Time Warner Cable won a regulatory battle at the Federal Communications Commission Thursday over state regulators in Nebraska and South Carolina, which had been frustrating the cable company’s ability to compete in rural phone markets.
In a staff ruling endorsed by FCC chairman Kevin Martin, the agency concluded that Time Warner is allowed to use third-party telecommunications carriers as an indirect means of exchanging voice traffic with market-dominant phone incumbents.
Time Warner offers local phone service by relying on voice-over-Internet-protocol technology. Because the FCC hasn’t classified cable VoIP as a telecommunications service, Time Warner’s VoIP product hasn’t had the federal right to interconnect directly with phone incumbents.
As a result, Time Warner cut deals with telecommunications-service with interconnection rights to ensure that its customers may communicate with customers of phone incumbents.
South Carolina and Nebraska regulators, however, refused to recognize the interconnection rights of wholesales with which Time Warner signed contracts, causing the MSO to seek a ruling from the agency.
In its 16-page decision, the FCC held that states couldn’t nullify Time Warner’s reliance on wholesalers offering telecommunications services.
“By increasing competition in the telephone sector, this action encourages the deployment of broadband facilities and ensures that consumers in all areas of the country reap the benefits of competition in the form of lower prices, innovative services and more choice,” Martin said in a prepared statement.
Although Time Warner won the support of Martin -- who has been a vocal cable critic during his entire time as chairman -- the company had to wait exactly one year for the agency to produce a ruling.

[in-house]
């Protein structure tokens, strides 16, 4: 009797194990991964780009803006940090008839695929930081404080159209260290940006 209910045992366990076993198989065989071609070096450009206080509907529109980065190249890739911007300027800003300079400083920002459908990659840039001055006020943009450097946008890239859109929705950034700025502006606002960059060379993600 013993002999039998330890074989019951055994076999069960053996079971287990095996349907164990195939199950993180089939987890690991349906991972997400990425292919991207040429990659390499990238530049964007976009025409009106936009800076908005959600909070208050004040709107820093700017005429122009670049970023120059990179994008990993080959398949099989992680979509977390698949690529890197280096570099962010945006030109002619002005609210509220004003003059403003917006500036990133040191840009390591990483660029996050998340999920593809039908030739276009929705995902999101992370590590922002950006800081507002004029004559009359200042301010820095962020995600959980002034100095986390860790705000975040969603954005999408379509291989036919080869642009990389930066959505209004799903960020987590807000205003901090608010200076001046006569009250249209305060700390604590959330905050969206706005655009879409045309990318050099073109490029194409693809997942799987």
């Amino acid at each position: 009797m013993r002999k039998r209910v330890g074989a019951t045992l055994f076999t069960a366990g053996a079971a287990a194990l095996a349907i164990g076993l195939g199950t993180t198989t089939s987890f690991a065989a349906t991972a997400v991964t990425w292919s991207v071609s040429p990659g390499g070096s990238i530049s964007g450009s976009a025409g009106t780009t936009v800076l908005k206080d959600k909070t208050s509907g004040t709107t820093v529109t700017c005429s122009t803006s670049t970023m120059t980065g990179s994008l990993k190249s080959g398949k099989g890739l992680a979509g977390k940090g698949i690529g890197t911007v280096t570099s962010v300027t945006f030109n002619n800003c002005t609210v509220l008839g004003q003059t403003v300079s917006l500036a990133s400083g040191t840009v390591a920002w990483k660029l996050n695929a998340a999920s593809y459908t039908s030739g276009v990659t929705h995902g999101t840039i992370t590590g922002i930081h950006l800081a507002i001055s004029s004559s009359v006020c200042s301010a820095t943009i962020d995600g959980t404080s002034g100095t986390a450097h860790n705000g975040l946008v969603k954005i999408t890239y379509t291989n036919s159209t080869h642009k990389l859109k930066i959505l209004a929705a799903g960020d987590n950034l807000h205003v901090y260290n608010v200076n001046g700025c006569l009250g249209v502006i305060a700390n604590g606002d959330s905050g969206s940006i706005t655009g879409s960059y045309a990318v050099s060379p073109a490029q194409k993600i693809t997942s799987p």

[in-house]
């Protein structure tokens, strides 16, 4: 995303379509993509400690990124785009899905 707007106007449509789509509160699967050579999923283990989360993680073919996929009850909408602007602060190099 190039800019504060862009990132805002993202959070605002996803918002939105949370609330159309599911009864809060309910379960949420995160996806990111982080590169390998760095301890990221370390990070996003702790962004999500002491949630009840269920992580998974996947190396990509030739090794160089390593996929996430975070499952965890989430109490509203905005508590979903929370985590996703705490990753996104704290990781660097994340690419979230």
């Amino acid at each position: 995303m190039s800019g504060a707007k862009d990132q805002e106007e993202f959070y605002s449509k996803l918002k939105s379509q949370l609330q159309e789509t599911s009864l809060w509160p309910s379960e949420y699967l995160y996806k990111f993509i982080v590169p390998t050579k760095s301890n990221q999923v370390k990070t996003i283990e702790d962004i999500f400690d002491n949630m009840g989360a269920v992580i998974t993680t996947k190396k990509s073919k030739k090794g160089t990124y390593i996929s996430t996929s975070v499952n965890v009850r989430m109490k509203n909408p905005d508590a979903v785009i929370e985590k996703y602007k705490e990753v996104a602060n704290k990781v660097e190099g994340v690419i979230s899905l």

AT&T supported Time Warner’s request.
“This order sends a strong statement that cable's VoIP telephone service must be permitted to deliver to consumers across the country the benefits and savings brought by facilities-based voice competition,” National Cable & Telecommunications Association president Kyle McSlarrow said in a prepared statement.
The FCC has said that VoIP service is an interstate service largely within its jurisdiction. In recent years, the agency has required interconnected VoIP providers like Time Warner to comply with 911 regulations and contribute to the universal-service fund, which keeps phone rates affordable in rural parts of the country.
But the FCC hasn’t taken the step of classifying VoIP as either an information or telecommunications service. If Time Warner’s VoIP product were a telecommunications service, it would have the legal right to interconnect directly with phone incumbents.
“We clarify that the statutory classification of a third-party provider’s VoIP service as an information service or a telecommunications service is irrelevant to the issue of whether a wholesale provider of telecommunications may seek interconnection,” the FCC ruling said.